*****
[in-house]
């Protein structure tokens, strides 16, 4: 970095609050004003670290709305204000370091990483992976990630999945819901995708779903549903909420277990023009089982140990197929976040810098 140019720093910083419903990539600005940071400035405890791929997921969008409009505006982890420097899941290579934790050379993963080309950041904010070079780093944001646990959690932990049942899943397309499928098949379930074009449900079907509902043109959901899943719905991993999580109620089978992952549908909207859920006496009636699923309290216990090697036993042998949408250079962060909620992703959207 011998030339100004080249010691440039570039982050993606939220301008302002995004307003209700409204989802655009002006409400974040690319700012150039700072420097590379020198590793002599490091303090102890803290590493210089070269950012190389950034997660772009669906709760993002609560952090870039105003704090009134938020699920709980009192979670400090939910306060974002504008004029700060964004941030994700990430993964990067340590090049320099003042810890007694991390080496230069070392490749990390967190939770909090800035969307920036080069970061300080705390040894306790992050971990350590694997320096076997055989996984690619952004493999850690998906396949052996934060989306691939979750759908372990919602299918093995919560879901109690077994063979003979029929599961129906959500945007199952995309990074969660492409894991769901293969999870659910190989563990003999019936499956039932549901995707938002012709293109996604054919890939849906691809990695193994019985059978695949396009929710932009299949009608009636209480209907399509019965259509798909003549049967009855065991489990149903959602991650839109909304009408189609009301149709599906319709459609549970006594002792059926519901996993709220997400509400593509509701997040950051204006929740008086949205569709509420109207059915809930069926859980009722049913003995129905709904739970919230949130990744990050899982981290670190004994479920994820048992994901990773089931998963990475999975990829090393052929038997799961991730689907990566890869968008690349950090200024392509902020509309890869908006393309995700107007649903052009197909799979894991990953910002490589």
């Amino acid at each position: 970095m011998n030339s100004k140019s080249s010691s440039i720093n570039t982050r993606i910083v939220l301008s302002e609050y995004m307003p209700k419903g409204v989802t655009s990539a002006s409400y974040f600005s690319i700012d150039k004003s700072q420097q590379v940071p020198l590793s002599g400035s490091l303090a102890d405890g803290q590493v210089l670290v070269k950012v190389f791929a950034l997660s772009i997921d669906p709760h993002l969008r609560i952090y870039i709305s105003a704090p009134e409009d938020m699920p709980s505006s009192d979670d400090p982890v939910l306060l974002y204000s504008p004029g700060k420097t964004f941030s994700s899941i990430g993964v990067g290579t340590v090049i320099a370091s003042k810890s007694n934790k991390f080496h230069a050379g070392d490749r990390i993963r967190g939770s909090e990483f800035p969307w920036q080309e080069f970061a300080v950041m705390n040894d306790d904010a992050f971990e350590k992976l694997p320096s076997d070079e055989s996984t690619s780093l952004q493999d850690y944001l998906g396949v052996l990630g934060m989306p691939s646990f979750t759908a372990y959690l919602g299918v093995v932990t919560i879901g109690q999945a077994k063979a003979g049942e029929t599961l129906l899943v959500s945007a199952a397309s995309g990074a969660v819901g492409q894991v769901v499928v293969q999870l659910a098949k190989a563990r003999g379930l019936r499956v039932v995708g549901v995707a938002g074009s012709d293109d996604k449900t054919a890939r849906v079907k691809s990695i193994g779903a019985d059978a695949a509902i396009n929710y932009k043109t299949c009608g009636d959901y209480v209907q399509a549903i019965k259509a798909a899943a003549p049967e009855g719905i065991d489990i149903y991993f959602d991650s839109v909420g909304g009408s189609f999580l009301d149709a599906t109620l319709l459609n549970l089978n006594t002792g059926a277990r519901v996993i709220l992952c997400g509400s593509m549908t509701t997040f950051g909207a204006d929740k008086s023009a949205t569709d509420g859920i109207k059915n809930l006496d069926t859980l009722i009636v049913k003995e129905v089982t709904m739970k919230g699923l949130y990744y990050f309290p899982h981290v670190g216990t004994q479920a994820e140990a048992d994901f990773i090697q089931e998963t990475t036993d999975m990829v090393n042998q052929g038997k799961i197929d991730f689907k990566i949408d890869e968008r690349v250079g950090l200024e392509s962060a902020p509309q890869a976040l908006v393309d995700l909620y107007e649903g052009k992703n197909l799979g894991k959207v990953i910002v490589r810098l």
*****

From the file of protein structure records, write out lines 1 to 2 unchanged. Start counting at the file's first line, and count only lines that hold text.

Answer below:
[in-house]
């Protein structure tokens, strides 16, 4: 970095609050004003670290709305204000370091990483992976990630999945819901995708779903549903909420277990023009089982140990197929976040810098 140019720093910083419903990539600005940071400035405890791929997921969008409009505006982890420097899941290579934790050379993963080309950041904010070079780093944001646990959690932990049942899943397309499928098949379930074009449900079907509902043109959901899943719905991993999580109620089978992952549908909207859920006496009636699923309290216990090697036993042998949408250079962060909620992703959207 011998030339100004080249010691440039570039982050993606939220301008302002995004307003209700409204989802655009002006409400974040690319700012150039700072420097590379020198590793002599490091303090102890803290590493210089070269950012190389950034997660772009669906709760993002609560952090870039105003704090009134938020699920709980009192979670400090939910306060974002504008004029700060964004941030994700990430993964990067340590090049320099003042810890007694991390080496230069070392490749990390967190939770909090800035969307920036080069970061300080705390040894306790992050971990350590694997320096076997055989996984690619952004493999850690998906396949052996934060989306691939979750759908372990919602299918093995919560879901109690077994063979003979029929599961129906959500945007199952995309990074969660492409894991769901293969999870659910190989563990003999019936499956039932549901995707938002012709293109996604054919890939849906691809990695193994019985059978695949396009929710932009299949009608009636209480209907399509019965259509798909003549049967009855065991489990149903959602991650839109909304009408189609009301149709599906319709459609549970006594002792059926519901996993709220997400509400593509509701997040950051204006929740008086949205569709509420109207059915809930069926859980009722049913003995129905709904739970919230949130990744990050899982981290670190004994479920994820048992994901990773089931998963990475999975990829090393052929038997799961991730689907990566890869968008690349950090200024392509902020509309890869908006393309995700107007649903052009197909799979894991990953910002490589």